I have a solid draft of Only Breath in the hands of editors/reviewers and, while they do their work, I’m sketching illustrations and outlining the second and third novels in the Language of the Gods trilogy. The premise binding the three novels together is this: in very ancient times, humans spoke a common language, thought by some to be the language of the Gods, thought by some to be useful for conversing with animals, thought by some to be free from deception because it was made up from primordial sounds understood by all. Here’s a brief interview with Dr. H. Dean Brown related to the subject: Brown. My three novels approach (will approach) this idea from different angles, as represented (somewhat enigmatically) in the guiding line for the trilogy:
Although they are only breath, these are the only words we have, and so our only hope.
The first novel in the series, Only Breath is described so:
Only Breath: A Ghost Story by Dennis Vickers (2015)
A century ago, cement magnate Luca D’Angelo retrieved corpses from the morgue and put them to use in a macabre ‘lost-wax’ process as he cast the statues that adorned his mansion’s grounds. Decades later, the statues are home to angry ghosts and the park is a dangerous place. Visitors are driven insane, knocked unconscious, in one case struck blind. When William Kepler attempts to calm this unrest, he uncovers a century-old murder. Marci Moore (uninhibited, high-spirited, world-wise) and Lisa Hart (insightful, witty, careful) compete for William’s attention as they vie to help resolve the mystery, bringing fire and wit to the undertaking. Will this unlikely trio discover what has so upset the ghosts and bring peace to the park?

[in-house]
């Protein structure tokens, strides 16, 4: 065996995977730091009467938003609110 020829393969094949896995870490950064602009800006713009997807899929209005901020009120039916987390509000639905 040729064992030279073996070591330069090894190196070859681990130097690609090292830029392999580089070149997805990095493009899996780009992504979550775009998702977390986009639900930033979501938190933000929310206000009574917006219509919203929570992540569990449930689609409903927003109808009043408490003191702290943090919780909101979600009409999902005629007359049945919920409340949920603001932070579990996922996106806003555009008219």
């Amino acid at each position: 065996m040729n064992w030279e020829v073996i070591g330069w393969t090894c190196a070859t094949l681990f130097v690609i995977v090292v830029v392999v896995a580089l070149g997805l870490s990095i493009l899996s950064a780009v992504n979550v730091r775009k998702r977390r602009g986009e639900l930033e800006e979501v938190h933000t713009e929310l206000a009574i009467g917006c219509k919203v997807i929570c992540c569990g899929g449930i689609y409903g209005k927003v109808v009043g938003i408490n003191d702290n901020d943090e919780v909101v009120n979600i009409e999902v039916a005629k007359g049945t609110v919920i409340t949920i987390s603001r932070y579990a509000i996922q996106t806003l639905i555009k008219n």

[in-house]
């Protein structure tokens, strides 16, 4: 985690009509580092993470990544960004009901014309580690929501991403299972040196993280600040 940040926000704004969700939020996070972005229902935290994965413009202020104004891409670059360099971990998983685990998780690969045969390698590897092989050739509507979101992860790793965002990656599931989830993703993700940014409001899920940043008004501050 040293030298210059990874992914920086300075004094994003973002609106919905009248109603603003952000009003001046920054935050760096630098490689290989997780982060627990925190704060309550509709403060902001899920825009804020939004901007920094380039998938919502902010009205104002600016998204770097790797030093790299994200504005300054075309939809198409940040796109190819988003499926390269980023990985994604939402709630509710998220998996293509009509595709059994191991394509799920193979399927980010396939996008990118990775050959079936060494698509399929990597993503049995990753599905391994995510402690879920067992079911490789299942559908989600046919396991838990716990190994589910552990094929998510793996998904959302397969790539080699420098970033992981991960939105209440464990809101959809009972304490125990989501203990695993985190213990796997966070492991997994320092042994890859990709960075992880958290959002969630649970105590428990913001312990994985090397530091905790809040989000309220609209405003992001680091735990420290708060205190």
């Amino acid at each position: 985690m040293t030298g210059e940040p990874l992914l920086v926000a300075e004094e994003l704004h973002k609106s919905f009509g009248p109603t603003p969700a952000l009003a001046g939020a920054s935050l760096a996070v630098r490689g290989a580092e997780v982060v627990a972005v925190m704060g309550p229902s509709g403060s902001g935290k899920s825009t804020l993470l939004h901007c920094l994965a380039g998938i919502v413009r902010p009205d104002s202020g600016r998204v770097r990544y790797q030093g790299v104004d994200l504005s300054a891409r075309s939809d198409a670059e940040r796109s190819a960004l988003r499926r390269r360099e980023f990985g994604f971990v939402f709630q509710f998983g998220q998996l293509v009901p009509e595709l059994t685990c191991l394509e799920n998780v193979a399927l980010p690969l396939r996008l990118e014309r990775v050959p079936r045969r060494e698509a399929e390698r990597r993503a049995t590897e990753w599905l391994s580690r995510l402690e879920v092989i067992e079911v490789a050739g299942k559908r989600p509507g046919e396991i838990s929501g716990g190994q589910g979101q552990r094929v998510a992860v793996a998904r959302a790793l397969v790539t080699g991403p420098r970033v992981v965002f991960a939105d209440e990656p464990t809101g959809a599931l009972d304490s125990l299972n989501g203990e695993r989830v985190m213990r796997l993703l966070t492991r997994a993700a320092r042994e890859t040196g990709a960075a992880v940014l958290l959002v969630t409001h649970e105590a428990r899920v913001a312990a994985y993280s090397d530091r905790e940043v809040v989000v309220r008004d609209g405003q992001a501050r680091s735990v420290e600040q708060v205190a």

The second novel, Only Words, takes up with many of the characters in Only Breath, but quickly flashes back to prehistoric times and a parallel set of characters (ancient ancestors?) who create and bury a rune stone that will be unearthed by their descendants several millennia later. What will they write into this message for posterity?
The third novel, Only Hope, will pursue further how our language shapes our perception and both limits and expands our imagination, very Wittgensteinian. In fact, I’ve been rereading Wittgenstein in preparation.